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November 18, 2016

Great Britain Ramps up Anti-Slavery Efforts

The United Kingdom is taking a hard look at its efforts to combat modern slavery. Last month the Independent Anti-Slavery Commissioner, Kevin Hyland, released his first report on United Kingdom’s failure to investigate and prosecute trafficking cases. The report showed that while police received 3,146 allegations of trafficking last year, only 884 were recorded as crimes.

This report is part of a revitalized effort to address human trafficking, one of the fastest growing and most lucrative criminal enterprises. British Prime Minister Theresa May recently called for a government crackdown on the problem.

In some ways the United Kingdom is far surpassing the United States in funding anti-trafficking programs. Last year it passed the Modern Slavery Act, a bill that improved law enforcement and ensured harsher punishments for modern slavery crimes. Now Britain is focusing on key factors such as improved legislation and global coordination.

To improve these systems, Britain will invest 33.5 million pounds of its foreign aid budget to help combat trafficking. Of that money, 11 million pounds will be spent in high risk countries, namely Nigeria, Vietnam, Romania, Poland and Albania—slavery routes from which victims are often brought to the country.

An additional three million pounds will be dedicated to the Child Trafficking Protection Fund, used to protect children both internationally and domestically. These funds will be allocated to organizations who develop programs to improve law enforcement and legislation. The goal is to create greater global coordination, reducing the exploitation of vulnerable populations, and improving the international response to modern slavery.

The U.K. government is particularly focused on creating coordination between countries’ law enforcement agencies, a method the United States has also used successfully to combat trafficking. Britain’s home secretary, Amber Rudd, recently allocated 8.5 million pounds to improve coordinated systems to dismantle trafficking rings. To promote interagency coordination in the United Kingdom and overseas, this money will help add additional analysts, specialists, and investigators aiding police with intelligence work and investigations.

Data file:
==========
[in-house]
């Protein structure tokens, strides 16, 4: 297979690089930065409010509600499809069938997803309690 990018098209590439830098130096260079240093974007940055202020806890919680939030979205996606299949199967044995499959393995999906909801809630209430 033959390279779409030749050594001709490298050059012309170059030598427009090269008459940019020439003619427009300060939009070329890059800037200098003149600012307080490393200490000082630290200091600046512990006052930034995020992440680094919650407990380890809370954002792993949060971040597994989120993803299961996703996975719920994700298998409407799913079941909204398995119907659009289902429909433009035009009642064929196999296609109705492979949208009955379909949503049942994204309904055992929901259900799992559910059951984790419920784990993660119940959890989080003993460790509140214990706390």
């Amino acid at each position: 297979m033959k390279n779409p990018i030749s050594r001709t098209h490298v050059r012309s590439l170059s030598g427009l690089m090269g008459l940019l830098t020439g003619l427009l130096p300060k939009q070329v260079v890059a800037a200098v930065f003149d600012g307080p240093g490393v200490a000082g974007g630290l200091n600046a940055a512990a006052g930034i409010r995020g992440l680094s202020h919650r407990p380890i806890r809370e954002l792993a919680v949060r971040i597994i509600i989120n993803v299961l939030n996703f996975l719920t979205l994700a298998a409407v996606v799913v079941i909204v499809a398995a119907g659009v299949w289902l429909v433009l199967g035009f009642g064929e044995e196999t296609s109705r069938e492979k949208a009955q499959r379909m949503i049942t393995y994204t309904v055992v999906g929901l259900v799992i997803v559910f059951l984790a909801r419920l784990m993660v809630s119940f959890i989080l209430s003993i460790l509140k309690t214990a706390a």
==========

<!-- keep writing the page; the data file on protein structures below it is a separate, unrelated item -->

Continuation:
One of the major hindrances to prosecuting traffickers is a lack of resources for investigation. The new U.K. programs will help bridge that gap, increasing the amount of investigations launched and hopefully protecting the most easily exploited populations from becoming victims.

New investments, the Modern Slavery Task Force, and increased attention on human trafficking from the prime minister and government will strengthen U.K. intelligence and law enforcement programs, helping them to ramp up efforts to tackle this global crime. While the U.S. government has taken steps to combat trafficking, it could take a page out of Britain’s book.

To continue to lead the global fight against human trafficking, the U.S. government should increase funding to the Department of Justice’s Human Trafficking Prosecution Unit, facilitate and expand collaborative efforts between law enforcement and service providers at both the federal and local level, and ensure that victim services have the resources they need to help survivors recover. In doing this, the United States would see greater success in making human trafficking riskier for those who perpetrate it and ultimately reduce the number of people enslaved.